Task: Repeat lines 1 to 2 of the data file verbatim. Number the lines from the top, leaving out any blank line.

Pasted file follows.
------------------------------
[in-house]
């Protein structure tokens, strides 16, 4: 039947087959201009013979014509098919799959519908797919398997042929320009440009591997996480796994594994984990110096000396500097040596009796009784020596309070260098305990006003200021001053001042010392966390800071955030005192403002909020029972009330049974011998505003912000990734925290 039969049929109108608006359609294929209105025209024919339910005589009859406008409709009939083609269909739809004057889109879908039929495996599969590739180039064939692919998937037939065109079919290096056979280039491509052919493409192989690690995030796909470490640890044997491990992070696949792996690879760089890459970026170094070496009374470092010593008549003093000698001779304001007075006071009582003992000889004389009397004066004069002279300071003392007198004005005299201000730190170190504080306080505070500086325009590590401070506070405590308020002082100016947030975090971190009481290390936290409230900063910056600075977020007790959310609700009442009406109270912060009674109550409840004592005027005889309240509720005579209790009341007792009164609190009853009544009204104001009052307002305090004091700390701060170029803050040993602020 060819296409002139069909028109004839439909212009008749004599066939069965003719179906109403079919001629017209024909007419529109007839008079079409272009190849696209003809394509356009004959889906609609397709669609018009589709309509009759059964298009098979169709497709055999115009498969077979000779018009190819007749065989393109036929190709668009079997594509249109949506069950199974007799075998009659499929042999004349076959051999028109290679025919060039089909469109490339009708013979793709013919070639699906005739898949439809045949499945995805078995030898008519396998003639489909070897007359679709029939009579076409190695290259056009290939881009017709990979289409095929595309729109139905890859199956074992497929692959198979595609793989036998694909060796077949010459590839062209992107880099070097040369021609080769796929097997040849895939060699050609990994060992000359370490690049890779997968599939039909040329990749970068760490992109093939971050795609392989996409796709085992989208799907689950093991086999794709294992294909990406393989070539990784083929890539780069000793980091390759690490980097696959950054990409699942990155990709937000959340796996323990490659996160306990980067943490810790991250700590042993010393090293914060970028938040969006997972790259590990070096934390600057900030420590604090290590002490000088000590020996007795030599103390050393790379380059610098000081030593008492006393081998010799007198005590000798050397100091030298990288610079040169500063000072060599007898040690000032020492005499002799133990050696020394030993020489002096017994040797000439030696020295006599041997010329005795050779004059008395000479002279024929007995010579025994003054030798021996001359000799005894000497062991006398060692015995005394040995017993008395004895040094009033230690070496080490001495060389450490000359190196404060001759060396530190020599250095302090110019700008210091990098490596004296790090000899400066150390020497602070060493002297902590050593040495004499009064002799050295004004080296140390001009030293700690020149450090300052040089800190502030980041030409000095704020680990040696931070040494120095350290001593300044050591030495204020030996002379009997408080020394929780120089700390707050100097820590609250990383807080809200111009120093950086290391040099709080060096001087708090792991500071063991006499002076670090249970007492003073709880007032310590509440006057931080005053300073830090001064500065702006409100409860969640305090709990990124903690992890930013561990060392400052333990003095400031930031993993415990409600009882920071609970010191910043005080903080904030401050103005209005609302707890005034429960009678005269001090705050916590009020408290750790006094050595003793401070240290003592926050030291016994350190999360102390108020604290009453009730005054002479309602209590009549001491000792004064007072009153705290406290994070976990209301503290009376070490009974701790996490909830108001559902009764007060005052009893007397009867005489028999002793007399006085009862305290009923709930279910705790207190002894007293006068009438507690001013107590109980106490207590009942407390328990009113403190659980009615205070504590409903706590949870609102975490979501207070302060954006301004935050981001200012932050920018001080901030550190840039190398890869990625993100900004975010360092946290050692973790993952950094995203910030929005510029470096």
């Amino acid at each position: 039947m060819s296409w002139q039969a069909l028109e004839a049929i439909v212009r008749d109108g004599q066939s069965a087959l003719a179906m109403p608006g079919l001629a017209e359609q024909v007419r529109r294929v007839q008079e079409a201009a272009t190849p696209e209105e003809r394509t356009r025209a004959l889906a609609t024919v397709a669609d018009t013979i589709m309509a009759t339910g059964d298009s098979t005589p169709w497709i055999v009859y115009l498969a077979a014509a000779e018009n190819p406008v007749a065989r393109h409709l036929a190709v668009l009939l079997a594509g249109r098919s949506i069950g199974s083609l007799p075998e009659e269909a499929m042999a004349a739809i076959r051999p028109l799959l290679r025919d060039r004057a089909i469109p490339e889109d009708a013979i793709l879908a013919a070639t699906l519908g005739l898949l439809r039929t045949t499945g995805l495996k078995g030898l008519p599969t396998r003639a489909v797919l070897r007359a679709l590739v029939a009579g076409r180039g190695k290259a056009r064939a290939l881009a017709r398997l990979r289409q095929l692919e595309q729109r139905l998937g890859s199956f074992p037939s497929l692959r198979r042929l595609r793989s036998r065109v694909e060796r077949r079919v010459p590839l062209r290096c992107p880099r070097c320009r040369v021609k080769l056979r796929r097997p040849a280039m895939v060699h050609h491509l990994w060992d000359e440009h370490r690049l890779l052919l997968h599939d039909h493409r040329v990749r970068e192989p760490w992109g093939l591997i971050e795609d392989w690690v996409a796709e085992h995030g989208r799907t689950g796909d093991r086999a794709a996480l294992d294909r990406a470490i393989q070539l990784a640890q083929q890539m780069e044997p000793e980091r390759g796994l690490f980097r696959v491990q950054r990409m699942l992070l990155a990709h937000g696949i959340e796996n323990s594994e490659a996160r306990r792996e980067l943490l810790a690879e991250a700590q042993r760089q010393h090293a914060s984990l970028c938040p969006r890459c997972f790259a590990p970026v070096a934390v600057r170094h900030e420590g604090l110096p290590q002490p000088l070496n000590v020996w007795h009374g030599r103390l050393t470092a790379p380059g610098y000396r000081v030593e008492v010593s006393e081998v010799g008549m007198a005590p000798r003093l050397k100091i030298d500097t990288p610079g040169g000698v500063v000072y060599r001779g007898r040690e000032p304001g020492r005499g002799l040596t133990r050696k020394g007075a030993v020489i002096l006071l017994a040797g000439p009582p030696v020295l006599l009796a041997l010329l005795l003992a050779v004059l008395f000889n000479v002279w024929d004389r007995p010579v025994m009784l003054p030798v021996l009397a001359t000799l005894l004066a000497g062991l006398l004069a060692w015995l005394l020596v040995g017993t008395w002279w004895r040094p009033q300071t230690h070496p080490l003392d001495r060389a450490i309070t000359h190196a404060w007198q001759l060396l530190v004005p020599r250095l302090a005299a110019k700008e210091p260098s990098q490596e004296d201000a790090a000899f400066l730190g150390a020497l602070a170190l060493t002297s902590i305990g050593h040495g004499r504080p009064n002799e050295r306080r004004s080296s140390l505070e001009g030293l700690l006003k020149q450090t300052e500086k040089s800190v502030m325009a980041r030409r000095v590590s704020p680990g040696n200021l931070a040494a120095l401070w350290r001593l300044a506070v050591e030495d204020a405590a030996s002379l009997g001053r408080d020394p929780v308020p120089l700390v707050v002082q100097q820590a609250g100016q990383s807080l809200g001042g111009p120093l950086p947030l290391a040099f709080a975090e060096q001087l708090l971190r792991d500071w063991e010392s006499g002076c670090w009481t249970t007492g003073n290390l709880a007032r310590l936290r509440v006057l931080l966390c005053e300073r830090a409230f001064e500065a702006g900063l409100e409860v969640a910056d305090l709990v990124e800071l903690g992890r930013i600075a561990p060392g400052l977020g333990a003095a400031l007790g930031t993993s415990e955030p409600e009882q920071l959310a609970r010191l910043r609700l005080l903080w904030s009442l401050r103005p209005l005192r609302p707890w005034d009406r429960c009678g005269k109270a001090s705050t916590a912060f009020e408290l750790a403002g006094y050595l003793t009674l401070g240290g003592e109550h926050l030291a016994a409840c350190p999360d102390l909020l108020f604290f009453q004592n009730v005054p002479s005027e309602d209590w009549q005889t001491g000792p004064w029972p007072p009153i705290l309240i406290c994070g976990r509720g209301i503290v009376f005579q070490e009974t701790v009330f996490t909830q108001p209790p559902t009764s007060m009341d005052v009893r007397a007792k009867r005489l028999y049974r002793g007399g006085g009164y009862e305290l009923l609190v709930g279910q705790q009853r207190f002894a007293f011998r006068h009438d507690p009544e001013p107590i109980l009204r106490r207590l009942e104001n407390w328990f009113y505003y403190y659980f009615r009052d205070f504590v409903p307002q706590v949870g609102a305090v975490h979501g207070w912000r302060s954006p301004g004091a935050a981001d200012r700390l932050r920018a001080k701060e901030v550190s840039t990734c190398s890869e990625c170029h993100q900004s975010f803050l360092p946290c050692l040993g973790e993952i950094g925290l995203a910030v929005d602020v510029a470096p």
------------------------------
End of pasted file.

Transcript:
[in-house]
């Protein structure tokens, strides 16, 4: 039947087959201009013979014509098919799959519908797919398997042929320009440009591997996480796994594994984990110096000396500097040596009796009784020596309070260098305990006003200021001053001042010392966390800071955030005192403002909020029972009330049974011998505003912000990734925290 039969049929109108608006359609294929209105025209024919339910005589009859406008409709009939083609269909739809004057889109879908039929495996599969590739180039064939692919998937037939065109079919290096056979280039491509052919493409192989690690995030796909470490640890044997491990992070696949792996690879760089890459970026170094070496009374470092010593008549003093000698001779304001007075006071009582003992000889004389009397004066004069002279300071003392007198004005005299201000730190170190504080306080505070500086325009590590401070506070405590308020002082100016947030975090971190009481290390936290409230900063910056600075977020007790959310609700009442009406109270912060009674109550409840004592005027005889309240509720005579209790009341007792009164609190009853009544009204104001009052307002305090004091700390701060170029803050040993602020 060819296409002139069909028109004839439909212009008749004599066939069965003719179906109403079919001629017209024909007419529109007839008079079409272009190849696209003809394509356009004959889906609609397709669609018009589709309509009759059964298009098979169709497709055999115009498969077979000779018009190819007749065989393109036929190709668009079997594509249109949506069950199974007799075998009659499929042999004349076959051999028109290679025919060039089909469109490339009708013979793709013919070639699906005739898949439809045949499945995805078995030898008519396998003639489909070897007359679709029939009579076409190695290259056009290939881009017709990979289409095929595309729109139905890859199956074992497929692959198979595609793989036998694909060796077949010459590839062209992107880099070097040369021609080769796929097997040849895939060699050609990994060992000359370490690049890779997968599939039909040329990749970068760490992109093939971050795609392989996409796709085992989208799907689950093991086999794709294992294909990406393989070539990784083929890539780069000793980091390759690490980097696959950054990409699942990155990709937000959340796996323990490659996160306990980067943490810790991250700590042993010393090293914060970028938040969006997972790259590990070096934390600057900030420590604090290590002490000088000590020996007795030599103390050393790379380059610098000081030593008492006393081998010799007198005590000798050397100091030298990288610079040169500063000072060599007898040690000032020492005499002799133990050696020394030993020489002096017994040797000439030696020295006599041997010329005795050779004059008395000479002279024929007995010579025994003054030798021996001359000799005894000497062991006398060692015995005394040995017993008395004895040094009033230690070496080490001495060389450490000359190196404060001759060396530190020599250095302090110019700008210091990098490596004296790090000899400066150390020497602070060493002297902590050593040495004499009064002799050295004004080296140390001009030293700690020149450090300052040089800190502030980041030409000095704020680990040696931070040494120095350290001593300044050591030495204020030996002379009997408080020394929780120089700390707050100097820590609250990383807080809200111009120093950086290391040099709080060096001087708090792991500071063991006499002076670090249970007492003073709880007032310590509440006057931080005053300073830090001064500065702006409100409860969640305090709990990124903690992890930013561990060392400052333990003095400031930031993993415990409600009882920071609970010191910043005080903080904030401050103005209005609302707890005034429960009678005269001090705050916590009020408290750790006094050595003793401070240290003592926050030291016994350190999360102390108020604290009453009730005054002479309602209590009549001491000792004064007072009153705290406290994070976990209301503290009376070490009974701790996490909830108001559902009764007060005052009893007397009867005489028999002793007399006085009862305290009923709930279910705790207190002894007293006068009438507690001013107590109980106490207590009942407390328990009113403190659980009615205070504590409903706590949870609102975490979501207070302060954006301004935050981001200012932050920018001080901030550190840039190398890869990625993100900004975010360092946290050692973790993952950094995203910030929005510029470096």